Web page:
Increasingly disillusioned by Soviet rule after moving to Moscow in 1920, Chagall left Russiain 1922. Before he did, he produced one of the high points of his career: the murals for the interior of the State Jewish Chamber Theatre in Moscow.
The art critic Abram Efros, who had recently become the theatre’s artistic director, recruited the artist in November 1920 as a designer. For the first season’s opening night, Chagall was asked to design the sets and costumes for three one-act plays by Sholem Aleichem. In addition to this, Chagall decided to decorate the entire room in which the tiny theatre was located by painting a set of wall and ceiling murals on canvas, as well as a stage curtain. The wall panels Introduction to the Jewish Theatre, Music, Dance, Drama, Literature, Love on the Stage and The Wedding Feast frieze survive, while the curtain and ceiling mural are lost. Chagall’s frenetic month-long endeavour transformed the space into a totally immersive allegorical environment that was quickly nicknamed ‘Chagall’s Box’.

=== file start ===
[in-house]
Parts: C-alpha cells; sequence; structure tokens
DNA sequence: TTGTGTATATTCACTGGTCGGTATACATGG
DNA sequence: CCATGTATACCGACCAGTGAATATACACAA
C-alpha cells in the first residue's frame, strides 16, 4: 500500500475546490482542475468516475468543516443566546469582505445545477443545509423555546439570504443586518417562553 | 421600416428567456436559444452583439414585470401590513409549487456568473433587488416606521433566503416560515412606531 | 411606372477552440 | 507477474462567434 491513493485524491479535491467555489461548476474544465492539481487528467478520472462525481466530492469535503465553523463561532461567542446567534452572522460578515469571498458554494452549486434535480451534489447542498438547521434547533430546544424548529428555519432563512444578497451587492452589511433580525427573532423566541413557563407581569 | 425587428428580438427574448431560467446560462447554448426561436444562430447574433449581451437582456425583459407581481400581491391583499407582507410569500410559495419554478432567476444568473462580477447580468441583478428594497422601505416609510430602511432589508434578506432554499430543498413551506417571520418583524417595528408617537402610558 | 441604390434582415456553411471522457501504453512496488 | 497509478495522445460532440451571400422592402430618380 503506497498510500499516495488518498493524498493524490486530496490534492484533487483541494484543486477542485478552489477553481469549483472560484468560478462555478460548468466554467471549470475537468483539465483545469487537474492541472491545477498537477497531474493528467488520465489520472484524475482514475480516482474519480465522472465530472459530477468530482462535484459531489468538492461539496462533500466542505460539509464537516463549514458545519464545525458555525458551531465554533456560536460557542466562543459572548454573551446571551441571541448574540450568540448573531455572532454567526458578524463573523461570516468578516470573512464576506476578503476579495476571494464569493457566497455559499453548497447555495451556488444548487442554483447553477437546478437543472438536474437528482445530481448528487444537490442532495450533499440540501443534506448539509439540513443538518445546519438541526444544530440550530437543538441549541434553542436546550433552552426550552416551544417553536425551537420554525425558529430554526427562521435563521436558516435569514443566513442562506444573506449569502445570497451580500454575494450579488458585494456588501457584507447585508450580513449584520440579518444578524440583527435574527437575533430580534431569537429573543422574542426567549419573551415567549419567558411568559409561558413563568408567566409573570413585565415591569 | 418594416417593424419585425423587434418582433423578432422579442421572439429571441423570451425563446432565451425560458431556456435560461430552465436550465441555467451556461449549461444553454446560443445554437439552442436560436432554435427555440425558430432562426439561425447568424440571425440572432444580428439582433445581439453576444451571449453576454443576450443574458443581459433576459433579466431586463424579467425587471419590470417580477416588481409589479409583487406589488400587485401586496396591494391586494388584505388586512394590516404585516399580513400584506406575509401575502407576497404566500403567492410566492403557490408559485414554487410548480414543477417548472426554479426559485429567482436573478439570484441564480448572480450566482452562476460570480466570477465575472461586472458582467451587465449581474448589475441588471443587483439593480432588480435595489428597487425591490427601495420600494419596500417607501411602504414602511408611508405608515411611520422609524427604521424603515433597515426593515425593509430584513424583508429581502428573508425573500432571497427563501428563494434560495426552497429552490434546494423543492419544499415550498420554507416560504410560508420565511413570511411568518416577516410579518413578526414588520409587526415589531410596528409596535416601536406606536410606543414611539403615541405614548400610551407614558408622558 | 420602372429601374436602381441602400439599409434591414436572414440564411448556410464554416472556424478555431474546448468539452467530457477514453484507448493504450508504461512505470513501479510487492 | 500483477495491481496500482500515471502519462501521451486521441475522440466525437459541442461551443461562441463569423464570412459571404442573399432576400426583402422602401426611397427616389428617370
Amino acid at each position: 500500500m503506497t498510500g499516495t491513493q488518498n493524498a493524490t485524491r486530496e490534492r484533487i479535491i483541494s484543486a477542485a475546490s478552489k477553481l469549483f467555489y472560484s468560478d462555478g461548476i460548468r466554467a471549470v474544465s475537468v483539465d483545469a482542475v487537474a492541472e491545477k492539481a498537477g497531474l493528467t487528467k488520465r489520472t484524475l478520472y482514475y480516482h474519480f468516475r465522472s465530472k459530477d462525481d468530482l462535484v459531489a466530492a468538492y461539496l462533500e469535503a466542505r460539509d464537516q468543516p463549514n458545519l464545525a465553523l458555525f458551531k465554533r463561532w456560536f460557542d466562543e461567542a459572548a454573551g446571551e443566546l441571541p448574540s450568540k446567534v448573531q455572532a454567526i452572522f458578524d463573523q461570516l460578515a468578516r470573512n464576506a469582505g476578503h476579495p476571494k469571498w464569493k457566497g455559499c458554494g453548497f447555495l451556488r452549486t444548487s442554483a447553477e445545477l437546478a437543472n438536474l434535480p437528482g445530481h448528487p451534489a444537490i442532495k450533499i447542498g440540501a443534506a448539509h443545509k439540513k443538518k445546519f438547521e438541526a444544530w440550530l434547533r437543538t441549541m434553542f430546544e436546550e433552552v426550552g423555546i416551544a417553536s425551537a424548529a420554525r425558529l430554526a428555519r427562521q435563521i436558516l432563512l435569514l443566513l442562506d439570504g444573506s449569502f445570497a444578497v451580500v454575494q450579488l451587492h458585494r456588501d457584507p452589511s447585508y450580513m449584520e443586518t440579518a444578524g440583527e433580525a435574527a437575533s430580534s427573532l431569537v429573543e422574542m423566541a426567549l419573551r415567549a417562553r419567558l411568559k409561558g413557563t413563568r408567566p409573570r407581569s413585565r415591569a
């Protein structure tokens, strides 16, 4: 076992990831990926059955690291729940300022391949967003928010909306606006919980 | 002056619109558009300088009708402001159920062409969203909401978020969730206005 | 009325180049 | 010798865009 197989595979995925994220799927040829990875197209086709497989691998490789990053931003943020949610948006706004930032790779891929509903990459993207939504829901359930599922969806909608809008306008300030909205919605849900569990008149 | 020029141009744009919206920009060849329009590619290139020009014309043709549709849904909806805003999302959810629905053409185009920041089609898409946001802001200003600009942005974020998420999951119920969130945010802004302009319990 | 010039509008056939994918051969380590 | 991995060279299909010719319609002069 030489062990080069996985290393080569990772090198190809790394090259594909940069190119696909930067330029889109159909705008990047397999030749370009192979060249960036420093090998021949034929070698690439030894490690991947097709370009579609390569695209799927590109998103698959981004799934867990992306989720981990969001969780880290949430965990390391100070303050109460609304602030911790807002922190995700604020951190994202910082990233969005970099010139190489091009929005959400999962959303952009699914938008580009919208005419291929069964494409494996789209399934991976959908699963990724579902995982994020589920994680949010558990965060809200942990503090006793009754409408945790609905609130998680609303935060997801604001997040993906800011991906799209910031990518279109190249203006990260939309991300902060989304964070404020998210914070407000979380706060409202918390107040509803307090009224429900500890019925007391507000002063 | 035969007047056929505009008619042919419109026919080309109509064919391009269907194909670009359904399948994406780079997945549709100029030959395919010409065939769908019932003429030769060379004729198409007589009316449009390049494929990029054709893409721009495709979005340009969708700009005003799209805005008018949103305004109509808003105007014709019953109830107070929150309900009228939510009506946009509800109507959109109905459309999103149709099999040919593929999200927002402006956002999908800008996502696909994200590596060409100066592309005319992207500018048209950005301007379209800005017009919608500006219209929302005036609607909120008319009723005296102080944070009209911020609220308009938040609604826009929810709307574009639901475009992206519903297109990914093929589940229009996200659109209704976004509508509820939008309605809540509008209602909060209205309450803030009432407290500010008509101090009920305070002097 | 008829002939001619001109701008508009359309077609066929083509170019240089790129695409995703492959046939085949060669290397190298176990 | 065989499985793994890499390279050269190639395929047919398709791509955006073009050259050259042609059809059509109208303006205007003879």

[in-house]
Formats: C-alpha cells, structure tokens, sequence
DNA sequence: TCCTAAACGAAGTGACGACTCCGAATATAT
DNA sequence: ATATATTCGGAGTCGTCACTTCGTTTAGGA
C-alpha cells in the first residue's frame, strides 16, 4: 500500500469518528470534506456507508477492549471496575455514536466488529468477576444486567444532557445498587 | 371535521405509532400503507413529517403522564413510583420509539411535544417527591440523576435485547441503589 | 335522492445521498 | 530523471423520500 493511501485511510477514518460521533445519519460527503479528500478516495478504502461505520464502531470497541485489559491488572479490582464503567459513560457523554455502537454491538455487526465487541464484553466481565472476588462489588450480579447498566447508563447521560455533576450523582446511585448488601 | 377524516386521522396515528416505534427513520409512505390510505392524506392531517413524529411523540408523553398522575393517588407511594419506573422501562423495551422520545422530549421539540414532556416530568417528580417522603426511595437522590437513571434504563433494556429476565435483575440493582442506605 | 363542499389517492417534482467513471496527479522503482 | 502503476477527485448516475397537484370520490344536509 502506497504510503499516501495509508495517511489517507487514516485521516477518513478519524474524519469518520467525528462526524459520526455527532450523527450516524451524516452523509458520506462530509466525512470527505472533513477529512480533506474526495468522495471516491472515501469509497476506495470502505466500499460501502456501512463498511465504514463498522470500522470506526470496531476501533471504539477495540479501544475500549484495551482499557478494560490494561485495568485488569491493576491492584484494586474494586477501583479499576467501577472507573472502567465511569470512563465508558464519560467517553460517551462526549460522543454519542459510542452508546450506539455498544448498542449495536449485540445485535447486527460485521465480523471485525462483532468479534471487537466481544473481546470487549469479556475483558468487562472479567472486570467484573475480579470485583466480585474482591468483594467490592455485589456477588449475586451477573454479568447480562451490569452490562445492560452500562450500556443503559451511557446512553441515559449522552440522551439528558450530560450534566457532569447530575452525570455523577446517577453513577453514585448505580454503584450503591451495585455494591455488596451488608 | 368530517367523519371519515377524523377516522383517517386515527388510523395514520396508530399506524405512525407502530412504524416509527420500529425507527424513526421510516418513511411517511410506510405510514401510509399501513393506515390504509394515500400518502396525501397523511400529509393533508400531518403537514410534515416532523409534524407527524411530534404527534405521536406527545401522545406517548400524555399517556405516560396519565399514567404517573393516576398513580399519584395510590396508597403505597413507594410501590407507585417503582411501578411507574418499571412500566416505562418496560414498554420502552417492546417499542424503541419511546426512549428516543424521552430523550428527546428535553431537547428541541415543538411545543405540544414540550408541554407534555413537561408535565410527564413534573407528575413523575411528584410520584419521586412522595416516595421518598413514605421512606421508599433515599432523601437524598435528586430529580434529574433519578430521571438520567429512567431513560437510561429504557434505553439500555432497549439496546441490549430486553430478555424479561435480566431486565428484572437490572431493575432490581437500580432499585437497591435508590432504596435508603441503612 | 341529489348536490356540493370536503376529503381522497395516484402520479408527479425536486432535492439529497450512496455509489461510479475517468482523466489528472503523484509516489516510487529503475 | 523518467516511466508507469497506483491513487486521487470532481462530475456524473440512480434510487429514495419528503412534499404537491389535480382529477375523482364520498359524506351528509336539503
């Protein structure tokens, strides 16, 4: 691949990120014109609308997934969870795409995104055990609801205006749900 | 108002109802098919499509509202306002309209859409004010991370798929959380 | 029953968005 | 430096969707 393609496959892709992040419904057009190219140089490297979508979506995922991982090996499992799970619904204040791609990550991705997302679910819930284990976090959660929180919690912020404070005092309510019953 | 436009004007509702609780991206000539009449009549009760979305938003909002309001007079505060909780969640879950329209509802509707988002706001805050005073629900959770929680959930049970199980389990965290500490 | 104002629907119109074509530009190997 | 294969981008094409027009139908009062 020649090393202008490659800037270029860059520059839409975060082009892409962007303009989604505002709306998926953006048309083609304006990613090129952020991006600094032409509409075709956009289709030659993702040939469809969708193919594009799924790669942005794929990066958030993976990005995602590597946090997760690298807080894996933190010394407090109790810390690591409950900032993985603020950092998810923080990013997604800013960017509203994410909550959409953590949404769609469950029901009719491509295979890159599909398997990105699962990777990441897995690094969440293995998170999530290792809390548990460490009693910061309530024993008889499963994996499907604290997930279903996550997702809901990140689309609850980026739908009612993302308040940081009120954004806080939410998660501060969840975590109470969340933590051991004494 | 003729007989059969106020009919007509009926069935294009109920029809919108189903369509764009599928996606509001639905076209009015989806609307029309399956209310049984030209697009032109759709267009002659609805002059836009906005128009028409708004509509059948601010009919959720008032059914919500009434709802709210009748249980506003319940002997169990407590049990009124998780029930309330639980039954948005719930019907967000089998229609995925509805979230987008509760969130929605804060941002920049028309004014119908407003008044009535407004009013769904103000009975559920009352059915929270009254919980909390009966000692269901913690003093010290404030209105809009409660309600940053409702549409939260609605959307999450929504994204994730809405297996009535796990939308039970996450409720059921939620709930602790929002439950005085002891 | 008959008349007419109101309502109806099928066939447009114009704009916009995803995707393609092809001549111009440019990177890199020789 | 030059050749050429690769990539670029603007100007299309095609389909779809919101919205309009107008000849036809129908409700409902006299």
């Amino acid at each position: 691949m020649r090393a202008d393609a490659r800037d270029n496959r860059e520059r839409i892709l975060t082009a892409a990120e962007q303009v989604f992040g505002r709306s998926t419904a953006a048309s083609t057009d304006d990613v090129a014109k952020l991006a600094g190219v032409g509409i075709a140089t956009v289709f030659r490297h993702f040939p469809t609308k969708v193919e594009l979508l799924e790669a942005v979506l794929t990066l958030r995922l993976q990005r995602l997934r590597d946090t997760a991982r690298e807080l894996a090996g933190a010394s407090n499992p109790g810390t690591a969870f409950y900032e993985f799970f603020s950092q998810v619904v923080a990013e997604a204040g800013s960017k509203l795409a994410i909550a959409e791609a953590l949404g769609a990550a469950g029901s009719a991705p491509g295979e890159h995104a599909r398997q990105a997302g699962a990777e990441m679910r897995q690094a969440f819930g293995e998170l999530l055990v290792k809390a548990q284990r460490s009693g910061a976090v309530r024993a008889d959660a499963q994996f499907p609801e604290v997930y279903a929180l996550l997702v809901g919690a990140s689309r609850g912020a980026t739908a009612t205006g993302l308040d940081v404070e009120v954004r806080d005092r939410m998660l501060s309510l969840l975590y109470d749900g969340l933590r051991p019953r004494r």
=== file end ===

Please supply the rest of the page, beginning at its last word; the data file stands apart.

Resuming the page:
With their dreamy, pale colours and detailed compositions these works act as a manifesto for Chagall’s deliberately hybrid aesthetic, in which broad bands of colour plainly derived from suprematism are the backdrop – but only the backdrop – for resolutely non-abstract portraits of performers, artists and livestock. These monumental paintings packed with activity present Chagall’s panoramic vision of the Jewish theatre as the theatre of life.